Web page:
Is there a co-dependent in the house?

At some point in our lives, most can agree in conversation that nothing happens by accident, that there is a purpose for everything in life.  When trauma strikes the person who has not yet developed or has not been taught helpful coping skills, addiction can take over their personality.  Anything that alters this person’s mood, feelings, emotions is subject to abuse.  Each person finds what works best for them; and once they do, any hope of developing the proper coping mechanism is lost.

People with an addictive personality will stop at nothing to achieve and maintain the high that keeps them from experiencing life in its natural state.  This is where the root of addiction lives, the refusal to accept life on life’s terms, arguing with what is so, fighting to be right, crashing into the brick wall over and over again.  Sometimes there is a brief moment where there appears to be surrender.  The addict appears broken, ready, and willing to give up.  They seem willing to face the fact that the high that once kept them from having to feel is no longer working.  Then a little time goes by, the apologies come, the endless talk of “I will never do _______ again” starts,  everyone thinks things are “looking up,” and then WHAM, they find themselves getting high again.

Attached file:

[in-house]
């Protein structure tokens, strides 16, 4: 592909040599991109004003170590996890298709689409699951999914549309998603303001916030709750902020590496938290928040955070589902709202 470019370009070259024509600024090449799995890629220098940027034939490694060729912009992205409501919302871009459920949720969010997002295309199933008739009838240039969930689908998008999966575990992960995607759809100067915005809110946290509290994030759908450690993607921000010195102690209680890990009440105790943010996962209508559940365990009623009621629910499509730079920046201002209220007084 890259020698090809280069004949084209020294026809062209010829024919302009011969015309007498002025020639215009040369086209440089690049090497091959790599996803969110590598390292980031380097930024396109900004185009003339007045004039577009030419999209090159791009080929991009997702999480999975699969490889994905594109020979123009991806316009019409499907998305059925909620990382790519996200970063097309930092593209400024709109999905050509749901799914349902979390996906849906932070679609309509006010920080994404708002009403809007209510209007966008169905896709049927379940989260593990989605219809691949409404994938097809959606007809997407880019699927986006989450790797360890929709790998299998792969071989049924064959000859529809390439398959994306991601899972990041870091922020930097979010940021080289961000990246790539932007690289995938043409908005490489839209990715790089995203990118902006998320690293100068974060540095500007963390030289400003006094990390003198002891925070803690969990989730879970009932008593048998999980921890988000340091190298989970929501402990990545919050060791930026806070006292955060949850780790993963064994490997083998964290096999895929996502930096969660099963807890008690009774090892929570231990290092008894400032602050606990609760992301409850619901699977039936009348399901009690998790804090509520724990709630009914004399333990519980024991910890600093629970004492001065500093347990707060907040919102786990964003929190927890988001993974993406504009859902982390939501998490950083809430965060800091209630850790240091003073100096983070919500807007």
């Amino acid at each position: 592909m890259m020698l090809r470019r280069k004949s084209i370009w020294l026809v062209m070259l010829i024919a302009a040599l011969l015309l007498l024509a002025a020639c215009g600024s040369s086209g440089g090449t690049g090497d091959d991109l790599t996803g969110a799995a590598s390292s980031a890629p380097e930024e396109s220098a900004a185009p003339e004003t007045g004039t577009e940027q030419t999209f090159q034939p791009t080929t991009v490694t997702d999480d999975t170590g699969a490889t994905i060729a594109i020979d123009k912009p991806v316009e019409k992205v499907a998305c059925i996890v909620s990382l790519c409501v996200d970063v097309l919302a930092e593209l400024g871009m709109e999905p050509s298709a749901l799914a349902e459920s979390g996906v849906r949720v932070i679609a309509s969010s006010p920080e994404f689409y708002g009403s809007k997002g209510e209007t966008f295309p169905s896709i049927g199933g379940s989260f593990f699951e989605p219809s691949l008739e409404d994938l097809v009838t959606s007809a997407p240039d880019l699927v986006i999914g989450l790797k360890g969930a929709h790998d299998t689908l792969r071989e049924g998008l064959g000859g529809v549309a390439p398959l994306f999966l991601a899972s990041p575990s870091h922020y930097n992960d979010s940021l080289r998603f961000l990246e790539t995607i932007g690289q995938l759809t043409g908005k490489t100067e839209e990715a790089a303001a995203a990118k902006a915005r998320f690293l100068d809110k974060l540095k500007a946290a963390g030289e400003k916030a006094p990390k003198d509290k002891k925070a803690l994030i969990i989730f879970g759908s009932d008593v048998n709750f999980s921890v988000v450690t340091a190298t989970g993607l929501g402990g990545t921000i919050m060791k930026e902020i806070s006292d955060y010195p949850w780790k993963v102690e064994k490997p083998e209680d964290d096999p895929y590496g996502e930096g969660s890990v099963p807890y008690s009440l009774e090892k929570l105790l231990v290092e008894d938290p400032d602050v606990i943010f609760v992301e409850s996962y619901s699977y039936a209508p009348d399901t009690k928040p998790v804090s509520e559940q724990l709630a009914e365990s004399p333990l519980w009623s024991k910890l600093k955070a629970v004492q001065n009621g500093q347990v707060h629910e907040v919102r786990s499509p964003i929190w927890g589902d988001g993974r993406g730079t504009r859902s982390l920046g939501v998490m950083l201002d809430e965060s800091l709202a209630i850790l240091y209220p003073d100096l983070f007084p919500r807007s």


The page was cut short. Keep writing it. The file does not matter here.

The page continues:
This can be very frustrating for the loved ones in the addict’s life.  They cannot understand what happened, “You said you weren’t going to drink anymore, you stopped for a whole week and talked about how committed you were.  What happened? Why???”   The co-dependent’s hopes and expectations get crushed over and over again by the disease of addiction.  Now they begin to be at odds with life themselves.  The whole family is under the control of addiction; life has become completely reactionary for everyone involved.